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An animal rights group known as the Nonhuman Rights Project filed lawsuits in three New York courts this week in an...
Researchers have been hot on the trail of the elusive Denisovans, a type of ancient human known only by their DNA and...
Thousands of scientists in the Russian Academy of Sciences (RAS) are about to lose their jobs as a result of the...
Dyslexia, a learning disability that hinders reading, hasn't been associated with deficits in vision, hearing, or...
Exotic, elusive, and dangerous, snakes have fascinated humankind for millennia. They can be hard to find, yet their...
Researchers have sequenced and analyzed the first two snake genomes, which represent two evolutionary extremes. The...
Snake venoms are remarkably complex mixtures that can stun or kill prey within minutes. But more and more researchers...
At age 30, Dutch biologist Freek Vonk has built up a respectable career as a snake scientist. But in his home country,...
- 5 December 2013 11:26 am , Vol. 342 , #6163
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Where Fish Fear to Tread
11 February 2004 (All day)
The ocean off southwestern Africa supports one of the most plentiful populations of plankton in the world, but for some reason big fish avoid the rich grazing. Now, a team of researchers proposes an explanation: The sea floor appears booby-trapped with poisonous gases.
Anywhere that ocean currents bring nutrients up to the surface, plankton thrive and fish have a field day eating the plankton. But that's not true of the Benguela current, off the coast of Namibia. Fish there are up to 20 times scarcer than in similar regions off Peru. As a result, many plankton fall uneaten to the sea floor. Bacteria decompose them, stripping oxygen out of the water and forming pockets of methane and hydrogen sulfide gas beneath the sediment.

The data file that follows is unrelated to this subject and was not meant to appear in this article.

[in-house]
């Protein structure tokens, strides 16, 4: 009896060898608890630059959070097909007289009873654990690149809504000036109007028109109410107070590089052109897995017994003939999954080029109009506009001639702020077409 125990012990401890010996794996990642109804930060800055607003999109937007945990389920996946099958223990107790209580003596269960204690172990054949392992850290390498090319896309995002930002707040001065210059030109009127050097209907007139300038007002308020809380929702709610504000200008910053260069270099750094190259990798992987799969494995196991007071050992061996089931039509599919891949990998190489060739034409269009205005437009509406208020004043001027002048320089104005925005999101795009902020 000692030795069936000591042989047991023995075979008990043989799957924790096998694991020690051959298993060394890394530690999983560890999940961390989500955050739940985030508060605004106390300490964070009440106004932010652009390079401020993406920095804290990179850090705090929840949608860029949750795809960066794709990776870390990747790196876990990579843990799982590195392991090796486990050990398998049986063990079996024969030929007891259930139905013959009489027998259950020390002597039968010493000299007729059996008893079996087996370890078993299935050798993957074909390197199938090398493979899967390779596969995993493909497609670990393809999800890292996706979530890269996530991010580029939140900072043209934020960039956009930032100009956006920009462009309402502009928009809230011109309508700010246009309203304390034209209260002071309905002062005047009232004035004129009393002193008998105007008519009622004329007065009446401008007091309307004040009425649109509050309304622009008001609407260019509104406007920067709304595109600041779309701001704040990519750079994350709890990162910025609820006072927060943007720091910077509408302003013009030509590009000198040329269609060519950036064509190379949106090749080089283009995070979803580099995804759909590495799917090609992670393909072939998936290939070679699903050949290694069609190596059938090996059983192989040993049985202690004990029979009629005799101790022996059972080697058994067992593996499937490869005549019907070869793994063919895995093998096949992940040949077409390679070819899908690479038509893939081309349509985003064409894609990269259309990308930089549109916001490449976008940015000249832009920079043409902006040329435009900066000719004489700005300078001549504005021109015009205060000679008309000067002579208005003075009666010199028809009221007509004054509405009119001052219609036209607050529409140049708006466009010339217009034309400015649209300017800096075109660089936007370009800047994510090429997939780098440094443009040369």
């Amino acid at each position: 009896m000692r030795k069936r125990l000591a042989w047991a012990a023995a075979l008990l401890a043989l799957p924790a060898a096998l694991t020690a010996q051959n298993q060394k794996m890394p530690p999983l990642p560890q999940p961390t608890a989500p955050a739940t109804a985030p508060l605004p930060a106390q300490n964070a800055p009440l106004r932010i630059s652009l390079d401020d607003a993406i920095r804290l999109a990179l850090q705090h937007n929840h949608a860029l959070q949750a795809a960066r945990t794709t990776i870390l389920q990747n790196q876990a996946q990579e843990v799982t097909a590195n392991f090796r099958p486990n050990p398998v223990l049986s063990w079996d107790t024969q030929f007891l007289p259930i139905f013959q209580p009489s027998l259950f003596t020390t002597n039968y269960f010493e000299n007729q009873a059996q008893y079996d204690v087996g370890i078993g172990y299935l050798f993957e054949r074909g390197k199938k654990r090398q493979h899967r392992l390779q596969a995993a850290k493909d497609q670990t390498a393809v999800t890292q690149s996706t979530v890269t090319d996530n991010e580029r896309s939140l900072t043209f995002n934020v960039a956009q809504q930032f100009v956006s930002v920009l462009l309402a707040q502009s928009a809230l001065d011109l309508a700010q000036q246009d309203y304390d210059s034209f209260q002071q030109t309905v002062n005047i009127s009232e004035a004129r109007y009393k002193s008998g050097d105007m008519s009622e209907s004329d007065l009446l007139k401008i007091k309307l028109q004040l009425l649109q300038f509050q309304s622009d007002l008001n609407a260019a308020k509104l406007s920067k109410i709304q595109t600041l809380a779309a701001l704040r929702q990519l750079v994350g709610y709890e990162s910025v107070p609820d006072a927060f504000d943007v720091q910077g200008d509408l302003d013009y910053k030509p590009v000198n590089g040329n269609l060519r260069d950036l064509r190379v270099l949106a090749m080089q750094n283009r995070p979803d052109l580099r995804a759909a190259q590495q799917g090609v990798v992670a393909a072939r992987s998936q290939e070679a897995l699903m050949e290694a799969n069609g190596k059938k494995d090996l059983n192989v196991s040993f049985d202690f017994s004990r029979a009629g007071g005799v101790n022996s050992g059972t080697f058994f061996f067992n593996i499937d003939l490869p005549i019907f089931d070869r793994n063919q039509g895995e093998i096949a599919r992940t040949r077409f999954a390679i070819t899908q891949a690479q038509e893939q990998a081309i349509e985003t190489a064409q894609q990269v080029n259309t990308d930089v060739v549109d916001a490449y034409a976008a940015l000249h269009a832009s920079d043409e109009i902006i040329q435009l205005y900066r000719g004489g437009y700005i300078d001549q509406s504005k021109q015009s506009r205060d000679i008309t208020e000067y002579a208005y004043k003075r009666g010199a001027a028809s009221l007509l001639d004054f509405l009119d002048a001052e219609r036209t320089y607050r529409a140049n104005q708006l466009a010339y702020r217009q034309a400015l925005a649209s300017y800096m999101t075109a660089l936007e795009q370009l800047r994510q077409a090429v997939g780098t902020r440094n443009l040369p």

Periodically, these pockets erupt. The air stinks of rotten eggs, sea birds feast on a smorgasbord of dead fish, and oxygen-poor waters send lobsters scurrying onto beaches. Until recently, the explosions were thought be just a local problem. But satellites tell a different story. Images depict huge tracts of the milky, turquoise water, stretching over patches the size of New Jersey and lasting for days. Now a team of oceanographers and fisheries scientists led by Scarla Weeks at the University of Cape Town in South Africa has paired these satellite images with on-the-ground observations of 16 recent eruptions in the Benguela current to look for common triggers and assess the impact on the ecosystem.
Shifts in the weather could be responsible, they report in the February issue of Deep Sea Research. The timing, as well as the size and shape of the eruptions, suggest that a slight lessening of pressure on the sea floor--caused by low-pressure weather systems, warmer water, or stronger upwelling currents--may prompt a few bubbles to escape a large gas pocket. The bubbles would lessen the pressure on the sea floor still more, triggering a bigger eruption, the team speculates. They also suggest that the frequency and extent of the troublesome gas make the region deadly enough to encourage the fish to eat elsewhere.
The fish kills in the region are indeed large, says oceanographer Peter Brewer of the Monterey Bay Aquarium Research Institute in Moss Landing, California. And the big picture of sulfide and other gases creating the patches rings true, although he doesn't believe that the bubble mechanism accurately captures the behavior of gases on the sea floor.